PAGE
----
The latest fortnightly Newspoll, courtesy of The Australian, finds Labor opening up a 52-48 lead after a 50-50 result a fortnight ago, with the Coalition down three on the primary vote to 38%, Labor up one to 37%, and the Greens up one to 10%. On personal ratings, Malcolm Turnbull is down two on approval to 32% and up two on disapproval to 55%, while Bill Shorten is up one to 36% and down one to 51%. However, preferred prime minister is little changed, with Turnbull’s lead shifting from 43-31 to 44-33.
UPDATE (Essential Research): Bit of movement in the Essential Research fortnightly rolling average, with the Coalition up two on the primary vote to 39%, Labor down one to 36%, the Greens down one to 9%, One Nation steady on 6% and the Nick Xenophon Team down to 3%. Despite the apparent move in the Coalition’s favour, Labor’s two-party lead remains at 52-48. Other findings:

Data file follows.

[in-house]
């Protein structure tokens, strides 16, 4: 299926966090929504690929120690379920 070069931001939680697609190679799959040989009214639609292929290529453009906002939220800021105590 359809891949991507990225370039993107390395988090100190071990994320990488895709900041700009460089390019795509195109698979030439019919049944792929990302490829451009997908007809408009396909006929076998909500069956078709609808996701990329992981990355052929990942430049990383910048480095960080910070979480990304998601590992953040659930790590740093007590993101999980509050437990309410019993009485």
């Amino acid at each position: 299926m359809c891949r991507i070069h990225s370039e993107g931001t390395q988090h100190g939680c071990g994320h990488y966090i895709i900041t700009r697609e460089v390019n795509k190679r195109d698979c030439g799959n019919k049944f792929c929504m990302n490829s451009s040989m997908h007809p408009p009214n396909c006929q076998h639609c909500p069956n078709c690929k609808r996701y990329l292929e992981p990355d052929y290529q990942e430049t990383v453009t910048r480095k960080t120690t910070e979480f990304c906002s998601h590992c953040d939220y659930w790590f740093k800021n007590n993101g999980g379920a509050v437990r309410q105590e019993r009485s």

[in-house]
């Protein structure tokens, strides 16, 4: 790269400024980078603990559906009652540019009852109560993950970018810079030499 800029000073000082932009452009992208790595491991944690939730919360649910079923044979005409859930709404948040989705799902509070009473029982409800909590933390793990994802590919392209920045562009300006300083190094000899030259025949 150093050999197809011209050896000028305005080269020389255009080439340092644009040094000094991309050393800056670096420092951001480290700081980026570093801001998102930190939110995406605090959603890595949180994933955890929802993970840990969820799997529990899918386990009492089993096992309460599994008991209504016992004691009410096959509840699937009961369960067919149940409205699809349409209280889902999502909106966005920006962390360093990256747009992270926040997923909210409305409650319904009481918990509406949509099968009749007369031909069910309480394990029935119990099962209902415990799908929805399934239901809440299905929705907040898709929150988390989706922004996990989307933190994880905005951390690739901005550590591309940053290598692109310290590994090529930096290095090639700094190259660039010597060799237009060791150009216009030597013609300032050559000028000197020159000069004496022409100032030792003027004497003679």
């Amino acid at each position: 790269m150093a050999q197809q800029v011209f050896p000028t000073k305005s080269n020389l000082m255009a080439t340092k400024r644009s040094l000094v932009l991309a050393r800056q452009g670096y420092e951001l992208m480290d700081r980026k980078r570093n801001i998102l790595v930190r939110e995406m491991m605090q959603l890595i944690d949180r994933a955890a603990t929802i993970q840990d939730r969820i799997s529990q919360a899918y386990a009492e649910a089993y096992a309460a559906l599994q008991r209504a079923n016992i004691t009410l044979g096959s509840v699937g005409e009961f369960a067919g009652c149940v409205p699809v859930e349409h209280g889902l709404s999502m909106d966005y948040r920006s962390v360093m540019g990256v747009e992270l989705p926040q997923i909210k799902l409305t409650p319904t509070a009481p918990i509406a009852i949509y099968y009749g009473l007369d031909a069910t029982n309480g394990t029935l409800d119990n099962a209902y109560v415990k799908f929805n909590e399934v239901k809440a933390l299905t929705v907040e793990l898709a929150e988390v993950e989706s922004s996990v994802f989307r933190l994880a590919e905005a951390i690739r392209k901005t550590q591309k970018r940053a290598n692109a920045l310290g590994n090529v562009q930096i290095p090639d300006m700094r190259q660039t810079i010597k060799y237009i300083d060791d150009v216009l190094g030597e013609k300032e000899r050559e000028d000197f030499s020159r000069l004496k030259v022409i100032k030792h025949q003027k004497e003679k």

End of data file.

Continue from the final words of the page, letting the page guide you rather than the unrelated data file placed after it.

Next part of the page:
• An occasional series of questions on leaders’ attributes reflects a slight deterioration in Malcolm Turnbull’s standing since it was last asked in May, with arrogant up five points, narrow-minded up four and visionary down five. Nearly every one of Bill Shorten’s 15 indicators are up slightly, positive and negative alike, which presumably reflects his higher profile after an election campaign. The biggest mover is “aggressive”, up six to a still modest 36%.
• A series of questions on “leader trust to handle issues” finds Bill Shorten favoured in almost every case, reflecting the fact that that issues identified are mostly on turf favourable to Labor. A curious is exception is “regulating the banking and finance sector”, on which Turnbull led 33% to 29%.
• The poll also finds strong support for voluntary euthanasia, which is supported by 68% “when a person has a disease that cannot be cured and is living in severe pain” and opposed by 13%.
• Strong opposition to liberalising of cross-media ownership laws was recorded, with 61% disapproving and 18% approving.
• Respondents were asked to evaluate the level of importance of five issues, which found climate change, a royal commission into the banking and finance industry and a treaty with indigenous Australians rated of high importance, and votes on same-sex marriage and a republic substantially less so.
• Fifty-eight per cent said they would support recognition of Aboriginal and Torres Strait Islander people in the constitution, with 15% opposed.